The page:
Despite stiff competition from attractively packaged and imported chocolates, traditional Indian sweets have not only managed to hold on to their own but have witnessed a steady rise in sales due to an expanding market estimated at Rs.49,000 crore ($8 billion), rising incomes and most importantly, the emotional value that is attached to them.Sweets like kaju katli (made with cashew nuts), patisa (sweet flaky cakes of gram flour), mysore pak (small cakes made with butter, sugar and gram flour), badam halwa and gulab jamun are trending this festive season.The fact that these sweets have a long shelf life is probably why they are being preferred. During Diwali, sweets are often bought in bulk to distribute them as gifts to friends and families. "All types of barfis, especially kaju barfi along with patisa and gulab jamun, are selling in good numbers as they are premium sweets and also have a long shelf life of about 15 days," says Deepta Gupta, Executive Vice President, Bikanerwala Foods.He also acknowledged the rising market share of sweets like cookies, cakes, doughnuts and the latest rage - macaroons - that are being sold by several upscale bakeries all over the city and have particularly caught the fancy of youngsters who may find the traditional Indian sweets boring. "But the market is expanding and there is space for everyone. Moreover, the branded sweets market has increased by around 30 percent this Diwali season as compared to last year," Gupta added.
Bipin Sareen of Mumbai-based Mithaivala.in also agrees that sales are headed north but unlike Bikanervala, which is a renowned brand, he has to walk the extra mile to ensure that the cash registers keep ringing. "Apart from the traditional sweets, we also deliver other items like baklava (sweet pastry of filo filled with chopped nuts) and fruit katli," says Sareen.Sareen admitted that traditional sweets have continued to drive the sales helping his site register a whopping 200 percent rise in sales this season. "Moreover, laddoos have a special emotional bond with Indians and they form are a part of our culture as compared to chocolates," he added.Despite high demand, India's traditional sweets market remains largely unorganized and constantly faces threats from rising prices of key raw materials like milk, butter, sugar and dry fruits. Therefore, many resort to the use of inferior or adulterated ingredients and in some cases, they may even use chemicals to keep the costs down.According to D.S. Rawat, Secretary General of the Associated Chambers of Commerce and Industry of India (Assocham), adulteration of traditional sweets is the primary reason that drives consumers to opt for alternatives. "Adulteration in traditional sweets is eroding consumers' confidence that fuels the demand for chocolate and other modern sweets during festivals," Rawat claimed. According to Assocham, India's sweet and snack industry is estimated at about Rs 49,000 crore and has been growing at a compounded annual growth rate (CAGR) of 10 percent. On the contrary, India's chocolate industry is growing at a CAGR of about 25 percent and id currently worth about Rs 5,000 crore.This diwali, we suggest you think out of the box of chocolates and bring home some old favourites.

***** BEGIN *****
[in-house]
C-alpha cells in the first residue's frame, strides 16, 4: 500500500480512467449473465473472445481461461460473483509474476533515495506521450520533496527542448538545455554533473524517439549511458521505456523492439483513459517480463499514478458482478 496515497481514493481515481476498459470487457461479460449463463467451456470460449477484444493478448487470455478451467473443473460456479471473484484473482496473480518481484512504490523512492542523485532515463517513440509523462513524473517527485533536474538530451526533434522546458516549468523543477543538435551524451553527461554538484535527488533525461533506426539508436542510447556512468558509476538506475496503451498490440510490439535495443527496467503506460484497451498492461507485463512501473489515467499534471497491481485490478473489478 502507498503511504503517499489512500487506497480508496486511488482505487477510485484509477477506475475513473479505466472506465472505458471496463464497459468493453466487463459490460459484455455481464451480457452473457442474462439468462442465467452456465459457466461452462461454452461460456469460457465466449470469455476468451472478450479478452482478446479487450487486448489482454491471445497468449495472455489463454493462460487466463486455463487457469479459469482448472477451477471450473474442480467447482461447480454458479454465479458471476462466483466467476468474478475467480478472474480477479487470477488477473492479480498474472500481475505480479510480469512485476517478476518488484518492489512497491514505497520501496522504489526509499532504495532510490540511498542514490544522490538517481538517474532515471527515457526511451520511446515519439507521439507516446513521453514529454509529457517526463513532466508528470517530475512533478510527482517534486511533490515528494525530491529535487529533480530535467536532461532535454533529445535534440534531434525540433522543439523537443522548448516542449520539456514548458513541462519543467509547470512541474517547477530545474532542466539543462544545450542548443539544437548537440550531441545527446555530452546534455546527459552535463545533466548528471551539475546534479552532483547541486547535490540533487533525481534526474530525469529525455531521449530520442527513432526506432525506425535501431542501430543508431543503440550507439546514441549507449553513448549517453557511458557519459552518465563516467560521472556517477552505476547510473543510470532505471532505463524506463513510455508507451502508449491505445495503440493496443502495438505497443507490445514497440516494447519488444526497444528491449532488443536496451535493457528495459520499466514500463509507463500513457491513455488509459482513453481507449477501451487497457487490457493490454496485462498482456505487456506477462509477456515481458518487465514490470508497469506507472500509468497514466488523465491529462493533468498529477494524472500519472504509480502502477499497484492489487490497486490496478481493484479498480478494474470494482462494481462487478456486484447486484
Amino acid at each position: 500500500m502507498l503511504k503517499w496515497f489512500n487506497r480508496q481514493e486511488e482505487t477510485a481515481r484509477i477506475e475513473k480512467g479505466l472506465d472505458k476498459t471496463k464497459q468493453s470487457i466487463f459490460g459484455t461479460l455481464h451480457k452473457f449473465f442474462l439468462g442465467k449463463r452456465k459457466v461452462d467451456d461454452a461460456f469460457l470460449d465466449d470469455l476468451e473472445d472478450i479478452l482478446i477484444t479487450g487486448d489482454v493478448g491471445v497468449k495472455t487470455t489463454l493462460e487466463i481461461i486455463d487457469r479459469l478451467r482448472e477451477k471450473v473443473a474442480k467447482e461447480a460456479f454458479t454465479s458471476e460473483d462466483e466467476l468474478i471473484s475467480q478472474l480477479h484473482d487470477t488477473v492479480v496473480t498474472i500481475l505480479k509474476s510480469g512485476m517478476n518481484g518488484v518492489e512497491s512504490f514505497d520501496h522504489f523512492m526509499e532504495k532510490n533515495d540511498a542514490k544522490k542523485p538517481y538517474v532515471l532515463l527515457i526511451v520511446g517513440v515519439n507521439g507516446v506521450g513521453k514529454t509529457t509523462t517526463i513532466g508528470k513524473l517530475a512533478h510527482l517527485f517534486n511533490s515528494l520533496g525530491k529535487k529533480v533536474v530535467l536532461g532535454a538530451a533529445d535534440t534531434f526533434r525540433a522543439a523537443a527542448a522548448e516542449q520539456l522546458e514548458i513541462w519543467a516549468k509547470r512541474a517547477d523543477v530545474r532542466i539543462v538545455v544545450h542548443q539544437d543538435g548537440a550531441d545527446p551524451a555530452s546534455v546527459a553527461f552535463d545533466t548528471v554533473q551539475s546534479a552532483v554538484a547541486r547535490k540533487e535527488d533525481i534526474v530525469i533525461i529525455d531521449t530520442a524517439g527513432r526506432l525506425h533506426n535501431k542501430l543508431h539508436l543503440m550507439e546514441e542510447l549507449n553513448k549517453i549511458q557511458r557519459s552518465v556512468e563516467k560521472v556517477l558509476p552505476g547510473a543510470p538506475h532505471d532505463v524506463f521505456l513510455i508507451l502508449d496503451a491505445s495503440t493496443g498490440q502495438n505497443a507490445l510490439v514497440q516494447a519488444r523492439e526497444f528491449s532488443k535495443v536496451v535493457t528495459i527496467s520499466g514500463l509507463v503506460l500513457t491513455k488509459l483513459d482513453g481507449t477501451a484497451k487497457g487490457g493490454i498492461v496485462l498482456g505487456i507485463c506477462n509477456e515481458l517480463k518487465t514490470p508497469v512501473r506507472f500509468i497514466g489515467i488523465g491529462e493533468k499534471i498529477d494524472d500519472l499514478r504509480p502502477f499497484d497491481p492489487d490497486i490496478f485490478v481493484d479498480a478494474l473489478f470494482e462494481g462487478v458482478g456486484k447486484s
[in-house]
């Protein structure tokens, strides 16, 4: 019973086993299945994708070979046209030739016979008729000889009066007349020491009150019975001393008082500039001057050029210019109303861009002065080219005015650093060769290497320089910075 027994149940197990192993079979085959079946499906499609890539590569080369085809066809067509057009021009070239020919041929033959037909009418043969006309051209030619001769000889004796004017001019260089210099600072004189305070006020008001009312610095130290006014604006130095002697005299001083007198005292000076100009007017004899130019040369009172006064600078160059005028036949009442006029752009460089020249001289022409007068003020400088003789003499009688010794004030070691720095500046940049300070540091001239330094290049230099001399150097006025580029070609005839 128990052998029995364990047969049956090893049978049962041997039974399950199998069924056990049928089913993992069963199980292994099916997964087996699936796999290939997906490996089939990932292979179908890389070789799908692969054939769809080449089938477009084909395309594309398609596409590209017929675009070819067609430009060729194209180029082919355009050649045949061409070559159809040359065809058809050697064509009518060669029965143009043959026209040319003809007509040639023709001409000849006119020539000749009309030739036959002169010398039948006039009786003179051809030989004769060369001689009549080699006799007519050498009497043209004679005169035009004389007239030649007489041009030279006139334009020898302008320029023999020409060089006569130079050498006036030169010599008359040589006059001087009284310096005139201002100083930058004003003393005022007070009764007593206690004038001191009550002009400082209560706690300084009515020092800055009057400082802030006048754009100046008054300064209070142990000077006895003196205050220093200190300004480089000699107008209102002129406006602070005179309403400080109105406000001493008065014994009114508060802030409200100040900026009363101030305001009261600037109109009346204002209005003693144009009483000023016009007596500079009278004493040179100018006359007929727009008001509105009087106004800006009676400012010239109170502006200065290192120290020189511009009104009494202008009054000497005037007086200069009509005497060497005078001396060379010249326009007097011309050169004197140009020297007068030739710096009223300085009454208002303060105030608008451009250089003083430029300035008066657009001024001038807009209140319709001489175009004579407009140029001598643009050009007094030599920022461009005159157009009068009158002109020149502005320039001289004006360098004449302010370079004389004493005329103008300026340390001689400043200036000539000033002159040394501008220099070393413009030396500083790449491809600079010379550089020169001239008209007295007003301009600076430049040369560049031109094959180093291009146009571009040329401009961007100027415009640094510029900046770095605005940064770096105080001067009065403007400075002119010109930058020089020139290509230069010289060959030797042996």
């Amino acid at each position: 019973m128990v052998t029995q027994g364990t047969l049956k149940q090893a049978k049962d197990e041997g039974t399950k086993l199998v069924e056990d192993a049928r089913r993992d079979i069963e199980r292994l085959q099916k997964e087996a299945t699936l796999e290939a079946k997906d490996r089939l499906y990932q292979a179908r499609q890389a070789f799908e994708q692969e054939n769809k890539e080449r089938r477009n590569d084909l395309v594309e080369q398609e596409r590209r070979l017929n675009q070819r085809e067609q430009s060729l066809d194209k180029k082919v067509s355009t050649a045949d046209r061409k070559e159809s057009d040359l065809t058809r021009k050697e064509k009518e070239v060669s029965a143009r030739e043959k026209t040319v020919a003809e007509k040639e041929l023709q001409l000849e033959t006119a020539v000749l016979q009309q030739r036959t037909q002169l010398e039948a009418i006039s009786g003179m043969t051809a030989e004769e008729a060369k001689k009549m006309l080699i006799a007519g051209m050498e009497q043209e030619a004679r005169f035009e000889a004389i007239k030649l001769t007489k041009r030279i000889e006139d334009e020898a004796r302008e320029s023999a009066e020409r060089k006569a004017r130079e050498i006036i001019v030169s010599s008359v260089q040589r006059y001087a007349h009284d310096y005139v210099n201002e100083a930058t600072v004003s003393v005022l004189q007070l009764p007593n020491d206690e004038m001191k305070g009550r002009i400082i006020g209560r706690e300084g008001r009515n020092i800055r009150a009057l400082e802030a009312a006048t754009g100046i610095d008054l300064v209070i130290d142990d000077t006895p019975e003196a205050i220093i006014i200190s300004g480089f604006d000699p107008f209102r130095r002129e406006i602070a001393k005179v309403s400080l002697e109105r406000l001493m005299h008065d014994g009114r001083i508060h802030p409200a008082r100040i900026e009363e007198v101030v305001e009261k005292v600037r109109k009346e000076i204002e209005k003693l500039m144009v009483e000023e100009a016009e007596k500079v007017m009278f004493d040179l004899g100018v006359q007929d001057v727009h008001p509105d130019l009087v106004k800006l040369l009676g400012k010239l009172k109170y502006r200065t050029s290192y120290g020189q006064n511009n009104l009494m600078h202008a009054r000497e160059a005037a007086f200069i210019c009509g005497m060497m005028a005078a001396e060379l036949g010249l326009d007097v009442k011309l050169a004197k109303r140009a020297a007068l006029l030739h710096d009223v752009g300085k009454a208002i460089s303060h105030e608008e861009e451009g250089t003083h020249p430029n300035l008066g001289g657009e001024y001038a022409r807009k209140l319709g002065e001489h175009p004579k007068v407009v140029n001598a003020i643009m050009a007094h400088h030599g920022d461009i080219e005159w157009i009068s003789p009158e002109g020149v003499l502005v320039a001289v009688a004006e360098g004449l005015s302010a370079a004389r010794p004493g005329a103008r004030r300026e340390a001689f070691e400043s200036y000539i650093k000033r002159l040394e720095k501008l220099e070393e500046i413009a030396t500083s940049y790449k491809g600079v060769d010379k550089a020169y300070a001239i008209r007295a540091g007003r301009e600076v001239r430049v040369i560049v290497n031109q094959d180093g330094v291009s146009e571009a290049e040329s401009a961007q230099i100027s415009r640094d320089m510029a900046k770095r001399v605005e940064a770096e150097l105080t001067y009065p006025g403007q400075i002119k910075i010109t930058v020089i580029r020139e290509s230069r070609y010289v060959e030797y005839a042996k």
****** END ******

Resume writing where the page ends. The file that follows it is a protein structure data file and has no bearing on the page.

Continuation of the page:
For the latest food news, health tips and recipes, like us on Facebook or follow us on Twitter and YouTube.